Jewish World Review Jan. 2, 2014/ 1 Shevat, 5774

Memo to Obama: Sooner or Later Reality Matters

By Bernard Goldberg

http://www.JewishWorldReview.com | Senator Tom Coburn, the Republican from Oklahoma who has more sense than most of his colleagues in Washington, has a guest column in the Wall Street Journal running under the headline, "The Year Washington Fled Reality."

Here's his first sentence: "The past year may go down not only as the least productive ever in Washington but as one of the worst for the republic." I can think of a few years that were worse — the years of the Civil War, the Depression Years, the Vietnam and Watergate years immediately come to mind. But we get the senator's point.

And there is one part of his column that I think truly captures the sorry state of how business was conducted in 2013 by one particular charismatic politician in Washington. Here's what Senator Coburn writes:

"The culture that Mr. Obama campaigned against, the old kind of politics, teaches politicians that repetition and 'message discipline' — never straying from using the same slogans and talking points — can create reality, regardless of the facts. Message discipline works if the goal is to win an election or achieve a short-term political goal. But saying that something is true doesn't make it so. When a misleading message ultimately clashes with reality, the result is dissonance and conflict. In a republic, deception is destructive. Without truth there can be no trust. Without trust there can be no consent. And without consent we invite paralysis, if not chaos."

He's right, of course. President Obama misled us, at best — and lied to us at worst, in order to get his healthcare reform through Congress. Mr. Obama is a politician who too often confuses campaigning with governing — he's very good at the former, not so much the latter. You get the impression he says what he has to say to win over the crowd — because he's confident he can. But, as Senator Coburn says, without truth there can be no trust. So now more Americans distrust Mr. Obama than at any time in his presidency. His deception got his signature piece of legislation through Congress, but he's paying a price for his "success."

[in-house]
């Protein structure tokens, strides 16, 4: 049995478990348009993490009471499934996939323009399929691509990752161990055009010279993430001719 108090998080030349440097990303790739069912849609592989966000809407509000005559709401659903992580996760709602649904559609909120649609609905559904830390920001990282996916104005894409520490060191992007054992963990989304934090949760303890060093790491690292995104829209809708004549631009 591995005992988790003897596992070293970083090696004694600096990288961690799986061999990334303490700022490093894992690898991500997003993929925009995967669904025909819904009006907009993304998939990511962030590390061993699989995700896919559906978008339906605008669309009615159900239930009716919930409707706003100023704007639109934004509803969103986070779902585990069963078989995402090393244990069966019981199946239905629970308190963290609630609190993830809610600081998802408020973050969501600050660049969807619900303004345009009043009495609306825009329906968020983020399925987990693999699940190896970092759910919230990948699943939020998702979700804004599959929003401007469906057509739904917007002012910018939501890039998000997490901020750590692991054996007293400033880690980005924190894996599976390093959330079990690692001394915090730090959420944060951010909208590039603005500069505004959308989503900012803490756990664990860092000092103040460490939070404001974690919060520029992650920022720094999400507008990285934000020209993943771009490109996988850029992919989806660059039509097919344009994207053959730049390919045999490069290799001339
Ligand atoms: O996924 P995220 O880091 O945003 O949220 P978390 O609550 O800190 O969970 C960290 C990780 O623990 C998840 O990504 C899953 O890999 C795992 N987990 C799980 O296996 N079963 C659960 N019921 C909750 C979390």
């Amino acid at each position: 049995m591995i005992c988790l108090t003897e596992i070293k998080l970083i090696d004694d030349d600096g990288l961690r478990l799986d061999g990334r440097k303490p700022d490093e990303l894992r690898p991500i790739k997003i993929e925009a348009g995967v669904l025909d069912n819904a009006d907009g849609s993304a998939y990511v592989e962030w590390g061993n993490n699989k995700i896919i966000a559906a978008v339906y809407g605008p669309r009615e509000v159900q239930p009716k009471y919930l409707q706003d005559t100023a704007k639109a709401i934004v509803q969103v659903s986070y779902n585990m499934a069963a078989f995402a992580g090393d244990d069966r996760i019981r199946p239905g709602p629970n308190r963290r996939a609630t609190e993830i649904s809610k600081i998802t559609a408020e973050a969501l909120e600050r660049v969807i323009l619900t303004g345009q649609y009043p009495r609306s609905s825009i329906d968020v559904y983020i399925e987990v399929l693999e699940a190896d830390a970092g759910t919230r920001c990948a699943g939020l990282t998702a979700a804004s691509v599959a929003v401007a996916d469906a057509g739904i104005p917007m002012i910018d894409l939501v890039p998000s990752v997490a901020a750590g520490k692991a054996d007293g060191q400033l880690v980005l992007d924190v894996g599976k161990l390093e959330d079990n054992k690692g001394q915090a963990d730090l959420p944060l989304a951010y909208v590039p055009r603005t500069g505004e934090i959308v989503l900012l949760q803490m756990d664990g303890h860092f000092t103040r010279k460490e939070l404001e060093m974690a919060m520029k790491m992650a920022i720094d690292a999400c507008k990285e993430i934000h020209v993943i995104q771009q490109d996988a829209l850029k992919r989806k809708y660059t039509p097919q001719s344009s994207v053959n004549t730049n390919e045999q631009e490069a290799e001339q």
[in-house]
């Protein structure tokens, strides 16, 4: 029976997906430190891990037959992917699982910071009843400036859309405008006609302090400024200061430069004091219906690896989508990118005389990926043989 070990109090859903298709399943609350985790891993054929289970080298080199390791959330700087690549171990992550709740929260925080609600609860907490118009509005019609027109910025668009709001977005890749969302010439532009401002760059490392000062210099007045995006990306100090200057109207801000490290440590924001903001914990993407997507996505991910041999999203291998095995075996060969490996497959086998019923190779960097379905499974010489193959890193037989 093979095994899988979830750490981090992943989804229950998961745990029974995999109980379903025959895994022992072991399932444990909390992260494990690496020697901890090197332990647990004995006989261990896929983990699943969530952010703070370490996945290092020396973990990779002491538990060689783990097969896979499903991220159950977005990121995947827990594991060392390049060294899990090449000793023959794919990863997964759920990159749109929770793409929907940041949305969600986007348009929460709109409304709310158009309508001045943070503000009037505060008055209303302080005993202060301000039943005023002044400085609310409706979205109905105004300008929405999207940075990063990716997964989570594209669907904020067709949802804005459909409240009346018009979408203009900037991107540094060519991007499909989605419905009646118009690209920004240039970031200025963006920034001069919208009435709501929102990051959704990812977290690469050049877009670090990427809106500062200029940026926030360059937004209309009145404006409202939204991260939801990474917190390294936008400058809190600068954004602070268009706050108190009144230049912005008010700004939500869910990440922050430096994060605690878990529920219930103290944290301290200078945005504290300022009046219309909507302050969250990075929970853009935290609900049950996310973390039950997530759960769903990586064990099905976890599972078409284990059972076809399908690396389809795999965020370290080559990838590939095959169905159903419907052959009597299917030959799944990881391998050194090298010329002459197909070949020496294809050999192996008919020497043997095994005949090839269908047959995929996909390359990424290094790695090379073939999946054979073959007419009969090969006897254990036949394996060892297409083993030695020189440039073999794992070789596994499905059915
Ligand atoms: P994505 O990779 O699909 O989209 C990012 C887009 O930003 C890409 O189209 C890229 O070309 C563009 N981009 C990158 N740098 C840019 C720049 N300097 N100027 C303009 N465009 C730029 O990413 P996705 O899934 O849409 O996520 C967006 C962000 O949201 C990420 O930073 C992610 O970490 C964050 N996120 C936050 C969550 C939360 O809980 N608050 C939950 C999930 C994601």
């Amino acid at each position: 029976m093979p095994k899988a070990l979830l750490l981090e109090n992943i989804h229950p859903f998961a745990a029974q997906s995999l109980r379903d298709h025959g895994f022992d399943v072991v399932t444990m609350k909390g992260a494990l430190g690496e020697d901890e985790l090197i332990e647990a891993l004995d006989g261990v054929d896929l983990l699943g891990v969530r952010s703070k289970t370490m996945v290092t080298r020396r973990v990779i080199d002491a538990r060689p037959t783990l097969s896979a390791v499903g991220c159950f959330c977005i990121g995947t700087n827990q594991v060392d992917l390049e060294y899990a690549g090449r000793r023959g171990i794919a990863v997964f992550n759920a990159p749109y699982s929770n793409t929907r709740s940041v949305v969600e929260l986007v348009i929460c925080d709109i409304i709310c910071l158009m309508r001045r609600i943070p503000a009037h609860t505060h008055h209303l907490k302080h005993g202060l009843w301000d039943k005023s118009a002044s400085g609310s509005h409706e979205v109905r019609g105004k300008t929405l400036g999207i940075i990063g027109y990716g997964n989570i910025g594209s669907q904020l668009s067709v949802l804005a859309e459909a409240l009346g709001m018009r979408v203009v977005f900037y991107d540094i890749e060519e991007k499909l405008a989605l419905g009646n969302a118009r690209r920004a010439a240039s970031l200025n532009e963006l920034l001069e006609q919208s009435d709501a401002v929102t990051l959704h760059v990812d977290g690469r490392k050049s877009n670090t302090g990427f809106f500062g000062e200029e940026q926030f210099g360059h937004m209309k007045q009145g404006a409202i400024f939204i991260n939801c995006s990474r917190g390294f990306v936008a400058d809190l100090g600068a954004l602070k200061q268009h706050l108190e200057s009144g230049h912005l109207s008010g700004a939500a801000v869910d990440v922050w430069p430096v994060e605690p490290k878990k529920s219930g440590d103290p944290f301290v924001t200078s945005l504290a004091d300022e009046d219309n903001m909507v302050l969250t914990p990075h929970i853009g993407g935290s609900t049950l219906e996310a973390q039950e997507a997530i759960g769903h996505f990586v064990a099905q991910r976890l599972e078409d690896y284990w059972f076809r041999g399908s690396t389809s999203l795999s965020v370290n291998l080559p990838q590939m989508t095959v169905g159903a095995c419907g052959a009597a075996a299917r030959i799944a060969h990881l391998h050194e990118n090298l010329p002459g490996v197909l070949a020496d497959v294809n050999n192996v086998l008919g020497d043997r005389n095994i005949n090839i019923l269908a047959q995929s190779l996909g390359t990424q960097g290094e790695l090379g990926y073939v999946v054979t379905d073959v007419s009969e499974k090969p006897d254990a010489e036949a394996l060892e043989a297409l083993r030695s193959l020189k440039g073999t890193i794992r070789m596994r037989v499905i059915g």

But President Obama isn't the only one guilty of "message discipline" — he's not the only one who seldom strays from slogans and talking points. This is the bane of opinion pundits and commentators too, especially on cable TV and talk radio.

This is how it works: liberals don't like conservatives, so they find anything and everything to ridicule the enemy, to marginalize and delegitimize the other side, while ignoring their own team's mistakes. Conservatives are no better. If President Obama picks his nose on the golf course, it gets the same attention on talk radio and on some conservative TV shows as if he personally dropped the bombs on Hiroshima and Nagasaki.

Neither side can say a good word about the other side. It's against the rules. It's giving aid and comfort to the enemy. No, talk radio and cable TV didn't create the polarization that is tearing this country apart. But for all the good they do — highlighting news that old media tend to play down, giving voice to people who would have no voice in the so-called mainstream media — opinion radio and TV sure made things worse. They speeded up the process of division. So now, conservatives only want to hear what other conservatives have to say and liberals only want to hear liberals. Neither side really wants to hear opinions that might make them re-think their entrenched views. All we want today is to nod along as someone on radio or TV validates our firmly held biases. It's "safe" inside the echo chamber.

And the non-stop bashing of the other side, to use Senator Coburn's words, creates "dissonance and conflict." It undermines trust. It's destructive. That may be good for business — and it is! — but it's not good for America.

President Obama, in 2014, needs to learn the difference between campaigning and governing. It won't be easy for him. Charisma — especially when deployed to win over "low information" Americans may work for a while. But sooner or later reality matters. And then, all the charisma in the world won't save a smooth politician who has lost the trust of the people who once adored him.

As for the pundits who think because they have a national audience they must have something important to say: They need to shut up every now and just listen. They might learn something. And that goes for this humble pundit too.


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JWR contributor Bernard Goldberg, the television news reporter and author of several bestselling books, among them, Bias, a New York Times number one bestseller about how the media distort the news. He is widely seen as one of the most original writers and thinkers in broadcast journalism. Mr. Goldberg covered stories all over the world for CBS News and has won 10 Emmy awards for excellence in journalism. He now reports for the widely acclaimed HBO broadcast Real Sports.

He is a graduate of Rutgers University, New Brunswick, New Jersey and a member of the school's Hall of Distinguished Alumni and proprietor of BernardGoldberg.com.


© 2013, Bernard Goldberg